|DT-III Portable Computer
|YEAR OF INTRODUCTION
|4.77 or 10 MHz
|FLOATING POINT UNIT
|MEMORY MANAGEMENT UNIT
|MS-DOS & CP/M-86
I wanted an XT or AT class machine that was quick to set up and put away so I could relive my late teens using such a machine to program. My dreams came true when I saw a portable for sale on eBay. I put a watch on it, hoping nobody else would be interested. For some reason I thought it was a Compaq but couldn't find any information on the DT-III model anywhere. It was only after I won it I realised that the Compaq logo wasn't anywhere on the unit and I was only fooled by the similarity of the lettering. Yes, this is somewhat a clone or, at best, a lookalike.
This didn't bother me really. The make and model didn't matter as much as the functionality. If anything, I could justify a bit of tinkering as it's so generic that keeping it relatively original was now not so much a priority. I pulled it apart to find it had a Japanese made "Turbo" XT motherboard switchable between 4.77 or 10MHz. I was pleased to find that the CPU installed was an NEC V20 which is practically an 80188 in an 8088 pin compatible DIP package that can also execute 8080 instructions. Neat!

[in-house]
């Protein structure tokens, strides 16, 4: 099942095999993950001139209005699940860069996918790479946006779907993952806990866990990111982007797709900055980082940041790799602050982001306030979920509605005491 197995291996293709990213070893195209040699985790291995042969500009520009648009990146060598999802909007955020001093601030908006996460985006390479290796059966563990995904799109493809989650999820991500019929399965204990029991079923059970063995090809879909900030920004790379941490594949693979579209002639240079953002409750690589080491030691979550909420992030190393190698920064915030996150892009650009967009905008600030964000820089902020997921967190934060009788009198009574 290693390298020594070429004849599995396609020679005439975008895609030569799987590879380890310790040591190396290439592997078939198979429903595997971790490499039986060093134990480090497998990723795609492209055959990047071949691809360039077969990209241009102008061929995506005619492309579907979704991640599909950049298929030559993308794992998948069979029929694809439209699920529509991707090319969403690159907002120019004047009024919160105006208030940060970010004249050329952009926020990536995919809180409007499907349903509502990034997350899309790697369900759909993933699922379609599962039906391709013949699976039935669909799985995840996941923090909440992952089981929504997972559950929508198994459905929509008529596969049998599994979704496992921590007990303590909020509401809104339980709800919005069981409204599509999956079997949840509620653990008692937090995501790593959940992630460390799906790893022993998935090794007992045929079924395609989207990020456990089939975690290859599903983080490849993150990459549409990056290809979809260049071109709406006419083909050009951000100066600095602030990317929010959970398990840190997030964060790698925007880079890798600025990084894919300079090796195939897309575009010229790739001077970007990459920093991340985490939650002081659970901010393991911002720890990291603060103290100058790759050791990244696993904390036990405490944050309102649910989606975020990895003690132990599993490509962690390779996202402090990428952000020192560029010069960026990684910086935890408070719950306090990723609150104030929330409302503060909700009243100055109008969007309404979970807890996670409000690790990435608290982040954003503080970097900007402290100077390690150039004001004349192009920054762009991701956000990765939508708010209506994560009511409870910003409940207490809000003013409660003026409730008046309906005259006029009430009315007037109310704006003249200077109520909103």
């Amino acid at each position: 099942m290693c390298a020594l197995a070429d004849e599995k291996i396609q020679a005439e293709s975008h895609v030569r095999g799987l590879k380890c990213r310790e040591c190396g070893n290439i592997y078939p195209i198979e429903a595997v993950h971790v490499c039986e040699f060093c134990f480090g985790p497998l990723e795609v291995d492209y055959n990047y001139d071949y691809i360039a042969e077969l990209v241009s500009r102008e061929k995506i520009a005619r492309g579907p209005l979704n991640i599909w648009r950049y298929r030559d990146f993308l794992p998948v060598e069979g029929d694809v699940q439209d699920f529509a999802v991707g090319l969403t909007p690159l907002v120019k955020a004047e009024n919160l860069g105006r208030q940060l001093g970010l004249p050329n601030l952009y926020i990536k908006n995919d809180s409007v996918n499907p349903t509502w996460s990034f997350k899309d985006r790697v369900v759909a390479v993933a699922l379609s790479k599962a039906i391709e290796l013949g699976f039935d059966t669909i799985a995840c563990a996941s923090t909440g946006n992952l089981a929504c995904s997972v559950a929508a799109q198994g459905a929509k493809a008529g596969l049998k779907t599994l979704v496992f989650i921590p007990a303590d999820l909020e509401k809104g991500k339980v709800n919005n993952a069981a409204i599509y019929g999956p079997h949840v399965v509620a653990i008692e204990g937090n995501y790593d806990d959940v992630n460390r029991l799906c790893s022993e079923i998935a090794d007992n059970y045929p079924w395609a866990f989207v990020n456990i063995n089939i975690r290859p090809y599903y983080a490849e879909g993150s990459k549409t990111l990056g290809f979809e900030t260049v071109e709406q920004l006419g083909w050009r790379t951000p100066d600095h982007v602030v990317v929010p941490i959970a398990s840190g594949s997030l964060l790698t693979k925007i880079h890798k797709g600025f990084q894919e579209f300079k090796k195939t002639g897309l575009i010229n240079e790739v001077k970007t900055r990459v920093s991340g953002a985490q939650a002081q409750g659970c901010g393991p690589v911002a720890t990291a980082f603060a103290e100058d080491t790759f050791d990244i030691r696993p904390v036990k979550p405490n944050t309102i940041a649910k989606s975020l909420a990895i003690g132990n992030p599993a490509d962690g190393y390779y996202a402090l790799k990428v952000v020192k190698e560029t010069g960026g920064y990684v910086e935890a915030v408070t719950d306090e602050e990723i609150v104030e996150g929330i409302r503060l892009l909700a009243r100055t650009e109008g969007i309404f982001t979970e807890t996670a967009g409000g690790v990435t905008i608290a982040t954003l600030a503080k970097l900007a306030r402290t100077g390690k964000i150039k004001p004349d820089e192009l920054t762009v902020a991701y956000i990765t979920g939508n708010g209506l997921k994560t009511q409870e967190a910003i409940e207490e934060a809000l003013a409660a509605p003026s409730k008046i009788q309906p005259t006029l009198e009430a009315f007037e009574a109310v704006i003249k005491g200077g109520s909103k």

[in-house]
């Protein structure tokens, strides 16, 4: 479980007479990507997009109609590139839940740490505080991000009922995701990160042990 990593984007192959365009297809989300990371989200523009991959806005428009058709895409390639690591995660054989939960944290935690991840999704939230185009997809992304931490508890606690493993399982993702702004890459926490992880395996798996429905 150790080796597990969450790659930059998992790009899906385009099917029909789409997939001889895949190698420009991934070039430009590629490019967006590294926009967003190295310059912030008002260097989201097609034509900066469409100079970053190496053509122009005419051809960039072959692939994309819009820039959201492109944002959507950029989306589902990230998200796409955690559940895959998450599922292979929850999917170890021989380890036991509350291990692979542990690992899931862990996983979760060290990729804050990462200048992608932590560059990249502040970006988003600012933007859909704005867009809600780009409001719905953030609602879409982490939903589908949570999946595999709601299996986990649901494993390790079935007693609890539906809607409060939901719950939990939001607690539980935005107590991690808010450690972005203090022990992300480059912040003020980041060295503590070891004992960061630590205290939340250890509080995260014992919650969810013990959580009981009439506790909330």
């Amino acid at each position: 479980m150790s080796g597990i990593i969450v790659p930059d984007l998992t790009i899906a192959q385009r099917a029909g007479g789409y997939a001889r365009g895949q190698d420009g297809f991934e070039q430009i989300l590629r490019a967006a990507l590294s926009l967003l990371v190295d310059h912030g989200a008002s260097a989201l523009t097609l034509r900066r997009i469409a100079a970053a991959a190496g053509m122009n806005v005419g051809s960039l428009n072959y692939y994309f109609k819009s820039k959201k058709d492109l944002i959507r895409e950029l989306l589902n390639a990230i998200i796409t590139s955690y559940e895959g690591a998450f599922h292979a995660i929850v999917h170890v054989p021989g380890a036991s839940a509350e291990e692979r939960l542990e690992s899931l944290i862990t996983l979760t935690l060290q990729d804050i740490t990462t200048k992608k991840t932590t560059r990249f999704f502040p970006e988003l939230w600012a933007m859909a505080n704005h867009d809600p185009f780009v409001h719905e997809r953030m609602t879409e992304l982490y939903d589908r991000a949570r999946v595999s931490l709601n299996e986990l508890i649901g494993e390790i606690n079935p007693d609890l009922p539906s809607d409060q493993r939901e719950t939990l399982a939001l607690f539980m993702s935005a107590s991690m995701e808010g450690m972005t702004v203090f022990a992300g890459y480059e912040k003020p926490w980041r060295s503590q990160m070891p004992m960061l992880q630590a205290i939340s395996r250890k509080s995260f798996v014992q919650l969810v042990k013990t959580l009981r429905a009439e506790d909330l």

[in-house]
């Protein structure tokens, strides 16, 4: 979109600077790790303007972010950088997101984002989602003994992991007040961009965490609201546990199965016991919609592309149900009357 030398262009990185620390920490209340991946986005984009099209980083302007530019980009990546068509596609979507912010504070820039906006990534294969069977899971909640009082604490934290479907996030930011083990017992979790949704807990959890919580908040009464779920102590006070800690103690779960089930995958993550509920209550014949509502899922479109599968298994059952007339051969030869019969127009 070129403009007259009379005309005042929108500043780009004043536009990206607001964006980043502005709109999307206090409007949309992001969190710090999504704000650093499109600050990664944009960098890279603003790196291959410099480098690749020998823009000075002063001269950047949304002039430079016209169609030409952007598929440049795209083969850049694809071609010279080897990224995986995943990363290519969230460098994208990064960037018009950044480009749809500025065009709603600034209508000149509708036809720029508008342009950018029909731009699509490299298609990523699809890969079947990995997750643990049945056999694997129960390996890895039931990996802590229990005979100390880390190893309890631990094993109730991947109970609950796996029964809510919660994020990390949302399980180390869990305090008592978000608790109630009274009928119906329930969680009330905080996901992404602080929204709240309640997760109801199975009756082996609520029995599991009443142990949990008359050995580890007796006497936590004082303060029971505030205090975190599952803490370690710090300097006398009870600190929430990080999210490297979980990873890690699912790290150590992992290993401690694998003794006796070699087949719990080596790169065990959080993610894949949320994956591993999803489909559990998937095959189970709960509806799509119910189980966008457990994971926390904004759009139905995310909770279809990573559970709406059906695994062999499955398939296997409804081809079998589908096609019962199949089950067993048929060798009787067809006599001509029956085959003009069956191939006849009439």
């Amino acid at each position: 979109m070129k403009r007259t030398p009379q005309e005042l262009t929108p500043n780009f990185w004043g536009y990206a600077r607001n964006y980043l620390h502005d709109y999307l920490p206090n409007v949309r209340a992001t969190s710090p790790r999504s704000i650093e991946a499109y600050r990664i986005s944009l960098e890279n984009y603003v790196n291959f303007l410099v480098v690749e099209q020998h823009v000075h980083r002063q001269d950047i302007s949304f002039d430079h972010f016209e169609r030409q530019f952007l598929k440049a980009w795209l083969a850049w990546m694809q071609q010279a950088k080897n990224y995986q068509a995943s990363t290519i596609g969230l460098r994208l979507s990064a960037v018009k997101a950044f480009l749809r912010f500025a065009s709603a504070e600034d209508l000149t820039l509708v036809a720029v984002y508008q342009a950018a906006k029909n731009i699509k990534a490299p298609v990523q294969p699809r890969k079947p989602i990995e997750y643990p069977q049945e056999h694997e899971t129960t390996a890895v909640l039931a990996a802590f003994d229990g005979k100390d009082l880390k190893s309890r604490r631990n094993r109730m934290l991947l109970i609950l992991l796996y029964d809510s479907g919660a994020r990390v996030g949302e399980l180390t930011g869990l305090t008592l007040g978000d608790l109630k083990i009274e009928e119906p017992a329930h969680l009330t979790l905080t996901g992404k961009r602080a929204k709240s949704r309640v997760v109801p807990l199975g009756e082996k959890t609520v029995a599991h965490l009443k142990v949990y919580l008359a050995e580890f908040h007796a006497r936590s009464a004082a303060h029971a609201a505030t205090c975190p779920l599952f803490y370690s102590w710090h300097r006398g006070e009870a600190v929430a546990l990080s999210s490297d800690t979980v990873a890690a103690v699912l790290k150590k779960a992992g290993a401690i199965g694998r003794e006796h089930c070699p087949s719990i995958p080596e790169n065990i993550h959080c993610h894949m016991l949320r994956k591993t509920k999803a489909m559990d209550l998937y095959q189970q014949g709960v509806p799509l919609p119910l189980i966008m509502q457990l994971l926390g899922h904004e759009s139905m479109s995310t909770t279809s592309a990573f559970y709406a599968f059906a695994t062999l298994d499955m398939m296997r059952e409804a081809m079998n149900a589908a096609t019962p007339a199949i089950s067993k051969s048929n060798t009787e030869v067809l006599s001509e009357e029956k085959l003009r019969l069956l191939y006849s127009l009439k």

When I got it, it only had two cards installed, one of which is for the 20M MFM hard drive. The other card provides the floppy controller, Hercules compatible graphics, an RS232 port, a parallel port and game port. The built in 8 inch amber monitor is pretty damn cute too. I have since installed an Intel 8087-1 FPU as well as burning an open source 8088 XT BIOS to EEPROM for it that displays CPU and peripheral information before booting.
The hard drive wasn't working when I first powered it on and then it mysteriously sprung to life later on. It makes the coolest "zzzzzzt zzt-zzt" sounds whenever you access it. Still, I ened up unplugging the power to it and replacing its controller with an XT-IDE card with built in compact flash slot. This not only makes it easier to transfer files from it to a modern computer, but it allows me to have different operating systems on various compact flash cards that can be swapped in and out with ease.Back